Wednesday, 23 August 2017


“Social justice cannot be attained by violence. Violence kills what it intends to create.” - Pope John Paul II 

Snowtown (2011) Docudrama - Directed by Justin Kurzel; starring Lucas Pittaway, Daniel Henshall, Louise Harris. – 7/10

This is a movie based on the infamous Snowtown Murders (also known as the “bodies-in-barrels murders”), which were a series of murders committed by John Bunting, Robert Wagner, and James Vlassakis between August 1992 and May 1999, in South Australia. A fourth person, Mark Haydon, was convicted for helping to dispose of the bodies. The trial was one of the longest and most publicised in Australian legal history.

Only one of the victims was killed in Snowtown itself, which is approximately 140 kilometres north of Adelaide, and none of the eleven victims, nor the perpetrators were from the town. Although motivation for the murders is unclear, the killers were led by Bunting to believe that the victims were paedophiles, homosexuals or “weak”. In at least some instances, the murders were preceded by torture, and efforts were made to appropriate victims’ Centrelink social security payments and bank funds.

Although initially the notoriety of the murders led to a short-term economic boost from tourists visiting Snowtown (, it created a lasting stigma, with authorities considering a change of the town’s name and identity.

The film centres on sixteen-year-old Jamie, who lives with his mother, Elizabeth, and his two younger brothers, Alex and Nicholas, in a housing trust home in Adelaide’s northern suburbs. Their home is but one of many cramped, dirty, badly maintained houses crammed together in clusters where the disenfranchised people are placed by a society that needs to have them out of sight and out of mind. Elizabeth’s current boyfriend abuses her three sons and she lashes out, and finds support in a group of people that have been affected by similar experiences.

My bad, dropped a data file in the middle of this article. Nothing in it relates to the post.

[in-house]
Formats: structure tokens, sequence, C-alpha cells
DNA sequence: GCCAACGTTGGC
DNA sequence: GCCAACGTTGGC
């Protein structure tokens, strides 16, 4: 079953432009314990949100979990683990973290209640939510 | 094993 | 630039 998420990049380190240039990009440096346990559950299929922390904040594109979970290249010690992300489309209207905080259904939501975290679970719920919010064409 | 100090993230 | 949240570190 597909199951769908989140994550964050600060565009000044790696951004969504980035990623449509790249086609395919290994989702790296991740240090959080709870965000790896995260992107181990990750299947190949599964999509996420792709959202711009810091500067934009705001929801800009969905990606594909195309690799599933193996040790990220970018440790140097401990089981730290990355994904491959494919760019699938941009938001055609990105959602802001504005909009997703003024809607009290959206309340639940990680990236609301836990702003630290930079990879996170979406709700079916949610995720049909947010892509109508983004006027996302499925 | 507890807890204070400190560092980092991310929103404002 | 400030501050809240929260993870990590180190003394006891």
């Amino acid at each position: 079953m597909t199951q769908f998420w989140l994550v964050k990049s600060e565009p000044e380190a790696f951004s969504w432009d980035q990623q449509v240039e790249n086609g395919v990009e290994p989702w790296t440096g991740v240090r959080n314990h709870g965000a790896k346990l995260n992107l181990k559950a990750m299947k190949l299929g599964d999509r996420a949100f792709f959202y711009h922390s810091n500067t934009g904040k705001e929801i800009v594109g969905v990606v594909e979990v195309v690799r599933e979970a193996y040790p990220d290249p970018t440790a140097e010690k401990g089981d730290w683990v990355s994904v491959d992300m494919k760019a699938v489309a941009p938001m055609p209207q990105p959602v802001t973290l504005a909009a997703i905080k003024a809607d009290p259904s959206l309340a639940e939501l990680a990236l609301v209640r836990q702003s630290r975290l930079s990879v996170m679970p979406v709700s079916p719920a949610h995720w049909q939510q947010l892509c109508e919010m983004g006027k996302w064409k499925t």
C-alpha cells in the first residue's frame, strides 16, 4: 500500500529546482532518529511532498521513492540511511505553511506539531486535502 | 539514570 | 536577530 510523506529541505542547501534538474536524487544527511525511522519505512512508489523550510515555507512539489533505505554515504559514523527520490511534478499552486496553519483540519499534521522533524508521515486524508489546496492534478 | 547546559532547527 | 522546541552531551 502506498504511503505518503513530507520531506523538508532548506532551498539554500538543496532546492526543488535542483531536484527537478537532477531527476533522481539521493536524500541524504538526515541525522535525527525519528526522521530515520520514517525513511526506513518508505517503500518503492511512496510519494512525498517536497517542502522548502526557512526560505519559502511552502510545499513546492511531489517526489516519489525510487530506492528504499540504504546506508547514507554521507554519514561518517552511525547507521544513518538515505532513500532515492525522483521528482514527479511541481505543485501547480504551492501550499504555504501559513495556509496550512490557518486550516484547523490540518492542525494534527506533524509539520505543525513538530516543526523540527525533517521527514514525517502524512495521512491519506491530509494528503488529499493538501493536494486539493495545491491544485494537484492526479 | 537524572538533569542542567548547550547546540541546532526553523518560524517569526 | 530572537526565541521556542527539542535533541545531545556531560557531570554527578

Jamie longs for an escape from the violence and hopelessness that surrounds him and his salvation arrives in the form of John, a pleasant and approachable man who unexpectedly comes to his aid. As John spends more and more time with Jamie’s family, Elizabeth and her boys begin to experience a stability and sense of family that they have never known.

John moves from the role of Jamie’s protector to that of a mentor and father figure, indoctrinating Jamie into his world, a world brimming with bigotry, righteousness and malice. Like a son mimicking his father, Jamie soon begins to take on some of John’s traits and beliefs as he spends more and more time with him and his select group of like-minded friends. Disaster and tragedy then follows…

This is a bleak and horrifying film, containing shocking some scenes of violence and torture, but not as much as in the standard “gore and guts” horror flicks. It is a raw, confronting, and chilling movie, which relies on the psychological suspense and emotional journey of the characters for its shock effect. It is not a film for the faint-hearted, but unfortunately we live in dire times and crimes such as the ones depicted in the film (or worse!) are all too common nowadays. Watch it with trepidation, but preferably cuddling someone who loves you and you love very much.

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